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15 December 1972


James Reynolds,   (16)

Catholic
Status: Civilian (Civ),

Killed by: non-specific Loyalist group (LOY)
Shot from passing motorcycle while standing on street corner, Dandy Street, Greencastle, Belfast.

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15 December 1972


George Chambers,   (44)

Protestant
Status: Royal Ulster Constabulary (RUC),

Killed by: Official Irish Republican Army (OIRA)
Shot shortly after leaving house, Kilwilkie Gardens, Kilwilkie, Lurgan, County Armagh.

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15 December 1972
Frederick Greeves,   (40)

Protestant
Status: Ulster Defence Regiment (UDR),

Killed by: Official Irish Republican Army (OIRA)
Off duty. Shot as he left his workplace, creamery, Moy Road, Armagh.

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15 December 1973
Ivan Johnston,  (34)

Protestant
Status: ex-Royal Ulster Constabulary (xRUC),

Killed by: Irish Republican Army (IRA)
Found shot, Derrynoose, near Keady, County Armagh.

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15 December 1973
James McGinn,   (20)

Catholic
Status: Irish Republican Army (IRA),

Killed by: Irish Republican Army (IRA)
Died in premature explosion while carrying bomb across bridge, near Clady, County Donegal.

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15 December 1974
John Mallon,  (21)

Catholic
Status: Civilian (Civ),

Killed by: Ulster Volunteer Force (UVF)
Died two weeks after being injured in bomb attack on Hughes Bar, Church Street, Newry, County Down. He was wounded on 29 November 1974.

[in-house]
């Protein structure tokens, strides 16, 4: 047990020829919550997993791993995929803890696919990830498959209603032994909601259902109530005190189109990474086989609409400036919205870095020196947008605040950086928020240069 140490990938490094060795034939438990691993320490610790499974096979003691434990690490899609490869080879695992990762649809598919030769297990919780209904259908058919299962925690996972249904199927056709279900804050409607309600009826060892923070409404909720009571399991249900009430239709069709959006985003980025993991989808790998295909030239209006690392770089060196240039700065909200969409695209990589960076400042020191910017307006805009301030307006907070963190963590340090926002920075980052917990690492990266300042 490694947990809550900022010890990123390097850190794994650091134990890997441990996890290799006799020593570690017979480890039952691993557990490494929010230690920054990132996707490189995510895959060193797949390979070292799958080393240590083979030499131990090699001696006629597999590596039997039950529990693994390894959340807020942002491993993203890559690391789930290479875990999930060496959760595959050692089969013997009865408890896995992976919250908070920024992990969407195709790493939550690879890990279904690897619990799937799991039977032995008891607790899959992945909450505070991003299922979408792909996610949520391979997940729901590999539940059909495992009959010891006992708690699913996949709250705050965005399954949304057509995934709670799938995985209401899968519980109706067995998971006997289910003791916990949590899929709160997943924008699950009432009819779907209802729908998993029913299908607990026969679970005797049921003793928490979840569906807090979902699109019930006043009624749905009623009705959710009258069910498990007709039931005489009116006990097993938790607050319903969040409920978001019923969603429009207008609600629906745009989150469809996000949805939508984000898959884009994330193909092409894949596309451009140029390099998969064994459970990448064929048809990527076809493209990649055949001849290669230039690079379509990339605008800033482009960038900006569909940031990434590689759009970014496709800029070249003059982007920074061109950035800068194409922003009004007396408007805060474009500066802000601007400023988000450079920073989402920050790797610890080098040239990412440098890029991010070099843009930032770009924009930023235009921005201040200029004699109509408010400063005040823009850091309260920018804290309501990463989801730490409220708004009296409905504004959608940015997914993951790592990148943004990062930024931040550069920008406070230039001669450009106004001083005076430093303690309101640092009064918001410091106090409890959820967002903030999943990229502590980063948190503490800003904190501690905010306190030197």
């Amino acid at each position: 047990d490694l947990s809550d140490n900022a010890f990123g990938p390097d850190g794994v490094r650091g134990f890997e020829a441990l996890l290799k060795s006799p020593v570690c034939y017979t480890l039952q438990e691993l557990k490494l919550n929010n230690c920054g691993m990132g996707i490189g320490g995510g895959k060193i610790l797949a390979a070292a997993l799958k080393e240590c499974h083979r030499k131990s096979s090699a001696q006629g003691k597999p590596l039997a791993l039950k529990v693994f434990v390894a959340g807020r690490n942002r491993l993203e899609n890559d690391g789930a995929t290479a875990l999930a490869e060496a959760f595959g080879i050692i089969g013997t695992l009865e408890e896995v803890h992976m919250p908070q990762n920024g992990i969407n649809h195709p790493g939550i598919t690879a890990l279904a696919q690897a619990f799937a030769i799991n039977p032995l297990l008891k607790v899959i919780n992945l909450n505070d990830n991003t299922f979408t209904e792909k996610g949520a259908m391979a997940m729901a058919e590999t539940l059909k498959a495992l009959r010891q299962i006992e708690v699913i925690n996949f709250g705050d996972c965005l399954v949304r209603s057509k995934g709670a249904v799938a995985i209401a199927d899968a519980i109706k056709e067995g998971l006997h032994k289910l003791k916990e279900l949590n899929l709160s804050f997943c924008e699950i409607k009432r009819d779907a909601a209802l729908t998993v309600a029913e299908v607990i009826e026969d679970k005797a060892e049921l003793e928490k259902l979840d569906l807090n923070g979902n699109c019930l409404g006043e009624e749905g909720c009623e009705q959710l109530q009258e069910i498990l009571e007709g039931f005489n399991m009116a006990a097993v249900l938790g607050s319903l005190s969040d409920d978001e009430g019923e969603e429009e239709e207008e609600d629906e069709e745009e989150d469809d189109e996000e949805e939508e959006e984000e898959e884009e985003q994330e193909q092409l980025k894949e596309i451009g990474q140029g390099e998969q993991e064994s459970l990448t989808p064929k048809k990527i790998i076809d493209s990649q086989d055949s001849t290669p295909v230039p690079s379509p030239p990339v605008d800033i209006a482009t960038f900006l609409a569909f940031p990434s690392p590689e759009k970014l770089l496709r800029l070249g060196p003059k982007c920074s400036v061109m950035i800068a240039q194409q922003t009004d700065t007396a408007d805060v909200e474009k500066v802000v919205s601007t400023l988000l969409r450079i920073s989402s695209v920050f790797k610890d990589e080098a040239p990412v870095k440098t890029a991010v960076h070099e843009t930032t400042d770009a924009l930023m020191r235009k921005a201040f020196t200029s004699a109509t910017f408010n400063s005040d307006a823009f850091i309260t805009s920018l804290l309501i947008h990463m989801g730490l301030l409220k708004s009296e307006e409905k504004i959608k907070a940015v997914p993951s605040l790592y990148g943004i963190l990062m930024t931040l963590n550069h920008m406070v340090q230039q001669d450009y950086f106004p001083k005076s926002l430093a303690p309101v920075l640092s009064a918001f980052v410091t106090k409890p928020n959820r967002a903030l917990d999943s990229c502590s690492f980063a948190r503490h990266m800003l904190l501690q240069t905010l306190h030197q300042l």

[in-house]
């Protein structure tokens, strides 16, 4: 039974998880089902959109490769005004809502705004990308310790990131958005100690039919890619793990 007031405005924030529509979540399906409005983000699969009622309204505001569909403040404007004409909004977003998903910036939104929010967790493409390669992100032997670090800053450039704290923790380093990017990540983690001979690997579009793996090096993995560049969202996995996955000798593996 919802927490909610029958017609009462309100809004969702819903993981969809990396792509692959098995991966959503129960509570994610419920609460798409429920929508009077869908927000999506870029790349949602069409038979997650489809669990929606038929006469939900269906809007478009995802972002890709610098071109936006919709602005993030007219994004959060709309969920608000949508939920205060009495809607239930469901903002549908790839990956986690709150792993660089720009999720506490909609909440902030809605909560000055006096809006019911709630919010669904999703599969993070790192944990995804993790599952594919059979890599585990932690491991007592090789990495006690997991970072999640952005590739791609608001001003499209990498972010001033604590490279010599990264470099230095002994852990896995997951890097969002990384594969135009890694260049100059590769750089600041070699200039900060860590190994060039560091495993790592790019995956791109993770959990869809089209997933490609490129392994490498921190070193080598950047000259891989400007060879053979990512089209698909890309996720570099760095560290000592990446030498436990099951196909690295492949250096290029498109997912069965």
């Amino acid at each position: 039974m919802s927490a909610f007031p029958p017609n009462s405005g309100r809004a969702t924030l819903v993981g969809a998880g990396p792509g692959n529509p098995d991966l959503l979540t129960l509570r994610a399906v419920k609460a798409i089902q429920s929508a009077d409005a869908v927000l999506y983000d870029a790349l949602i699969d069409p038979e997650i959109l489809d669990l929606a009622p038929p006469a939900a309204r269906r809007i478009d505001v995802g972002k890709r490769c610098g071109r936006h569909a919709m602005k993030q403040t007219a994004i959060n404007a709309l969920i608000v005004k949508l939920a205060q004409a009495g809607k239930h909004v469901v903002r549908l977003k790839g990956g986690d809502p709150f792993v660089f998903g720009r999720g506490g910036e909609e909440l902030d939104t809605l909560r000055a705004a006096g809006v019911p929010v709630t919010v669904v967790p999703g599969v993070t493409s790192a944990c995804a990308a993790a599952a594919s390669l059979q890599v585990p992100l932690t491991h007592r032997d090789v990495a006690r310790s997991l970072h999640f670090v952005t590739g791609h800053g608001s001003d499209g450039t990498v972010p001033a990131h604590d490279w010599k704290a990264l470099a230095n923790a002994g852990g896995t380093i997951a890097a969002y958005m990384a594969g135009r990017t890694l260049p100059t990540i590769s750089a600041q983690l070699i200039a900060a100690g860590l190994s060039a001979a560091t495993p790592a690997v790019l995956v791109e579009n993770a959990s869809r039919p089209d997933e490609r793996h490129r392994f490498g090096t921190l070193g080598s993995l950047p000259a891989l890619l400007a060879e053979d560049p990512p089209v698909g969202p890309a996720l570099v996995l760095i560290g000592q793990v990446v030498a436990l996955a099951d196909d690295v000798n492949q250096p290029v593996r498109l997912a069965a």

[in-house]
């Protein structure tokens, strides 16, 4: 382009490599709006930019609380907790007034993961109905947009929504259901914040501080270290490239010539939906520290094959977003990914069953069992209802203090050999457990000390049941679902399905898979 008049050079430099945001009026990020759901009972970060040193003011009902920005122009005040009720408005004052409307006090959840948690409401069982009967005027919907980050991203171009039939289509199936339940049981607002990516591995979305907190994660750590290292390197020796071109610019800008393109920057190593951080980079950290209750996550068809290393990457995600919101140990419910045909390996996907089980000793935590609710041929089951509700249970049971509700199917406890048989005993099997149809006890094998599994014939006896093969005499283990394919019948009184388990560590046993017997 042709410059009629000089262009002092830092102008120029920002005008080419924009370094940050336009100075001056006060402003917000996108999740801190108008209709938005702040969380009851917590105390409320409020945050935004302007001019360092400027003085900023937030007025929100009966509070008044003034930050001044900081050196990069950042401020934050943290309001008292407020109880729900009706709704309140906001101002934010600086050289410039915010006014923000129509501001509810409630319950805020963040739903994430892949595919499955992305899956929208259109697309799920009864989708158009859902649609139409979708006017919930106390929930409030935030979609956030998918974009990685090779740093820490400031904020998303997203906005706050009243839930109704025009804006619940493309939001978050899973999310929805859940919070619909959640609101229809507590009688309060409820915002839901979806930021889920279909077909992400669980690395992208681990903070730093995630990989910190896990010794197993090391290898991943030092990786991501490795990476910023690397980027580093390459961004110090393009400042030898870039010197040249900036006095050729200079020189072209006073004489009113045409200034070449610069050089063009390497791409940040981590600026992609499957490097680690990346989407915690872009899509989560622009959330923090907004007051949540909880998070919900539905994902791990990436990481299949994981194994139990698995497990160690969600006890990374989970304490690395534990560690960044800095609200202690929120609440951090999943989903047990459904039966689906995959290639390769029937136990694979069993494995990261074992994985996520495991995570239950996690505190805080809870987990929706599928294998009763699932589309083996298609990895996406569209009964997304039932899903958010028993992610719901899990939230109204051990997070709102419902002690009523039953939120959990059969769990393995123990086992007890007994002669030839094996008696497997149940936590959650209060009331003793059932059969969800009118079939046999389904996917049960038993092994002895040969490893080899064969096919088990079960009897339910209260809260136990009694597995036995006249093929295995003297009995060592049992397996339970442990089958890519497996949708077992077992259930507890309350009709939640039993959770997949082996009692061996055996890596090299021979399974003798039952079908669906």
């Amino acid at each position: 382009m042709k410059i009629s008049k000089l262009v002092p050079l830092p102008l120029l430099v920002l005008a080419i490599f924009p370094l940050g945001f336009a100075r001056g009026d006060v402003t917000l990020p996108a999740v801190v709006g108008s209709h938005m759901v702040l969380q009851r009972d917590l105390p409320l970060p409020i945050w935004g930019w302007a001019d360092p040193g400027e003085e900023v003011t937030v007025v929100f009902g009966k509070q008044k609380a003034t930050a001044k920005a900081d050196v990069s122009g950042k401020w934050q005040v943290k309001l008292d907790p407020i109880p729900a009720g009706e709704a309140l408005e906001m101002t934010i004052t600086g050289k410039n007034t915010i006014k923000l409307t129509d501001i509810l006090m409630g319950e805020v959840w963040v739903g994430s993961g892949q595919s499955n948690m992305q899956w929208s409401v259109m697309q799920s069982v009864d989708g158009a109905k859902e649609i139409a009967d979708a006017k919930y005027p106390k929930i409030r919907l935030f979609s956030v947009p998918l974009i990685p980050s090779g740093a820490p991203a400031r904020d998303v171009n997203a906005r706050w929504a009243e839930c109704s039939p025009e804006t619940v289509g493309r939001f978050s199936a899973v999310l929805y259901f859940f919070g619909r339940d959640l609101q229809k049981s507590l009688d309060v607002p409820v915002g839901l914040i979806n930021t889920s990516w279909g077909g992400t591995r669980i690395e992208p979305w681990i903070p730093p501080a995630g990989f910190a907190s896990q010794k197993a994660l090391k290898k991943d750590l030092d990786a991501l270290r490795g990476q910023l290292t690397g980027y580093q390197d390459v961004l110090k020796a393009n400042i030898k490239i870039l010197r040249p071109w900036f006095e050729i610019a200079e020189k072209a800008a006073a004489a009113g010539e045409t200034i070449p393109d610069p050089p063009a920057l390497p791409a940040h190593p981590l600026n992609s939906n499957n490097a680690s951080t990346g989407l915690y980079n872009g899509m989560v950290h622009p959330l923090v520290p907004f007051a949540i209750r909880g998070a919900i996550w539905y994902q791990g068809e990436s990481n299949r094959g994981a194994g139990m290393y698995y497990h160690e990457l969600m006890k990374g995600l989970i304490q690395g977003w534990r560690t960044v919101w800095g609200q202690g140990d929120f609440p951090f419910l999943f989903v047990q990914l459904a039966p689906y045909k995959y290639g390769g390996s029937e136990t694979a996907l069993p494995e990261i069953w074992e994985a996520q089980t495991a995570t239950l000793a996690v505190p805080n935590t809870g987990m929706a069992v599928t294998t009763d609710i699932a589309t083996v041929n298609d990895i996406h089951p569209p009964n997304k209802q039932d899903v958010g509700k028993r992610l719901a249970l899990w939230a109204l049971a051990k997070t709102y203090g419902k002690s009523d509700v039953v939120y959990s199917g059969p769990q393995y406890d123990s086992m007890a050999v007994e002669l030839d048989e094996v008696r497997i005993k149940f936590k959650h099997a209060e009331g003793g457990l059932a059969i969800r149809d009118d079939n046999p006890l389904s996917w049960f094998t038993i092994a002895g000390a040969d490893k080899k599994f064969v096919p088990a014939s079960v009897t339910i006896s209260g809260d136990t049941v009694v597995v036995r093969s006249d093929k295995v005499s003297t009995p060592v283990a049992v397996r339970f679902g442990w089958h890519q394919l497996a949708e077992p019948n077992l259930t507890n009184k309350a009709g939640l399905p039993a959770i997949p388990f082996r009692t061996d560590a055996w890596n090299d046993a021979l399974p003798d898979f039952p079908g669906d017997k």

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15 December 1975
Ronald Trainor,   (17)

Catholic
Status: Civilian Political Activist (CivPA),

Killed by: non-specific Loyalist group (LOY)
Irish Republican Socialist Party (IRSP) member. Died a short time after being injured during a bomb attack on his home, Ballyoran Park, Portadown, County Armagh.

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15 December 1976


Norman Campbell,   (19)

Protestant
Status: Royal Ulster Constabulary (RUC),

Killed by: Irish Republican Army (IRA)
Shot while closing security barrier, High Street, Portadown, County Armagh.

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15 December 1976
 Patrick McGeown,   (25)

Catholic
Status: Civilian (Civ),

Killed by: British Army (BA)
Barman. Shot while inside Mocking Bird Bar, Keady, County Armagh.

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15 December 1991


Colm Mahon,   (39)

Catholic
Status: Civilian (Civ),

Killed by: Irish People’s Liberation Organisation (IPLO)
Shot at his workplace, Frames Snooker Hall, Little Donegall Street, Belfast.